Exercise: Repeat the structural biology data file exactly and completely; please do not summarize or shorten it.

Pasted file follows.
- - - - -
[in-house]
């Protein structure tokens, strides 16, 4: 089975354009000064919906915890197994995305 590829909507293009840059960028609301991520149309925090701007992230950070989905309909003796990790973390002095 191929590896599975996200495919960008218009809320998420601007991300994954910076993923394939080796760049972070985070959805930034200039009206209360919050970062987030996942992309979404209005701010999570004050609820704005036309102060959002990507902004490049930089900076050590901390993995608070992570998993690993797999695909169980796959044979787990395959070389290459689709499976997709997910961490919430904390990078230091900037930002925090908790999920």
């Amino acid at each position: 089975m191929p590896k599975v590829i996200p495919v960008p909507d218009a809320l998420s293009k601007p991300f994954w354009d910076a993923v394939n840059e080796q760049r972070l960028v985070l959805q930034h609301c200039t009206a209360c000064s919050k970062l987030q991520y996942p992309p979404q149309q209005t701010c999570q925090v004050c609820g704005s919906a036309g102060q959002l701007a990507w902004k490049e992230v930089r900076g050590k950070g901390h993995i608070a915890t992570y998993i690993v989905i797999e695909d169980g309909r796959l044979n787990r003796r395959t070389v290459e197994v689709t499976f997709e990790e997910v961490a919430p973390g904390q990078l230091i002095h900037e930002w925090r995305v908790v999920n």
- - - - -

[in-house]
């Protein structure tokens, strides 16, 4: 089975354009000064919906915890197994995305 590829909507293009840059960028609301991520149309925090701007992230950070989905309909003796990790973390002095 191929590896599975996200495919960008218009809320998420601007991300994954910076993923394939080796760049972070985070959805930034200039009206209360919050970062987030996942992309979404209005701010999570004050609820704005036309102060959002990507902004490049930089900076050590901390993995608070992570998993690993797999695909169980796959044979787990395959070389290459689709499976997709997910961490919430904390990078230091900037930002925090908790999920």
């Amino acid at each position: 089975m191929p590896k599975v590829i996200p495919v960008p909507d218009a809320l998420s293009k601007p991300f994954w354009d910076a993923v394939n840059e080796q760049r972070l960028v985070l959805q930034h609301c200039t009206a209360c000064s919050k970062l987030q991520y996942p992309p979404q149309q209005t701010c999570q925090v004050c609820g704005s919906a036309g102060q959002l701007a990507w902004k490049e992230v930089r900076g050590k950070g901390h993995i608070a915890t992570y998993i690993v989905i797999e695909d169980g309909r796959l044979n787990r003796r395959t070389v290459e197994v689709t499976f997709e990790e997910v961490a919430p973390g904390q990078l230091i002095h900037e930002w925090r995305v908790v999920n």